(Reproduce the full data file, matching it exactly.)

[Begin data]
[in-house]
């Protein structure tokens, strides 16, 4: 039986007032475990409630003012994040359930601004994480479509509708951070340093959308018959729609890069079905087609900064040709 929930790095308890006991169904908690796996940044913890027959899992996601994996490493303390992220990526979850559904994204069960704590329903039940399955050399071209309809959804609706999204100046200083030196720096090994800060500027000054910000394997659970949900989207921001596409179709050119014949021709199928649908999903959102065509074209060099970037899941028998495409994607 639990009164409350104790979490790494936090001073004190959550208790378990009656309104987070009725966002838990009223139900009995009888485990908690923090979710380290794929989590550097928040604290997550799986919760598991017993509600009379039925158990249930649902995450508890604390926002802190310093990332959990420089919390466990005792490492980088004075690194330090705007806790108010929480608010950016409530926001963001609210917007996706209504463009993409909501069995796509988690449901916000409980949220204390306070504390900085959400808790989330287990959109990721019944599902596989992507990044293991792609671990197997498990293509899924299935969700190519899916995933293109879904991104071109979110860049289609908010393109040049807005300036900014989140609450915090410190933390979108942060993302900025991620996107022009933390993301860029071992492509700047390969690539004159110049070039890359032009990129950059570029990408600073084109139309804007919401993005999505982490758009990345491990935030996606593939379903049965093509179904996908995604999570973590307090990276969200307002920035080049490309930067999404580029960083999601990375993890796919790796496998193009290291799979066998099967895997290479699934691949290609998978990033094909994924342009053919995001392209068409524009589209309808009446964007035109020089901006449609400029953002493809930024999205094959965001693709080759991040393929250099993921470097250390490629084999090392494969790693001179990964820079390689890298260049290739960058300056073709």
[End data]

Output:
[in-house]
């Protein structure tokens, strides 16, 4: 039986007032475990409630003012994040359930601004994480479509509708951070340093959308018959729609890069079905087609900064040709 929930790095308890006991169904908690796996940044913890027959899992996601994996490493303390992220990526979850559904994204069960704590329903039940399955050399071209309809959804609706999204100046200083030196720096090994800060500027000054910000394997659970949900989207921001596409179709050119014949021709199928649908999903959102065509074209060099970037899941028998495409994607 639990009164409350104790979490790494936090001073004190959550208790378990009656309104987070009725966002838990009223139900009995009888485990908690923090979710380290794929989590550097928040604290997550799986919760598991017993509600009379039925158990249930649902995450508890604390926002802190310093990332959990420089919390466990005792490492980088004075690194330090705007806790108010929480608010950016409530926001963001609210917007996706209504463009993409909501069995796509988690449901916000409980949220204390306070504390900085959400808790989330287990959109990721019944599902596989992507990044293991792609671990197997498990293509899924299935969700190519899916995933293109879904991104071109979110860049289609908010393109040049807005300036900014989140609450915090410190933390979108942060993302900025991620996107022009933390993301860029071992492509700047390969690539004159110049070039890359032009990129950059570029990408600073084109139309804007919401993005999505982490758009990345491990935030996606593939379903049965093509179904996908995604999570973590307090990276969200307002920035080049490309930067999404580029960083999601990375993890796919790796496998193009290291799979066998099967895997290479699934691949290609998978990033094909994924342009053919995001392209068409524009589209309808009446964007035109020089901006449609400029953002493809930024999205094959965001693709080759991040393929250099993921470097250390490629084999090392494969790693001179990964820079390689890298260049290739960058300056073709």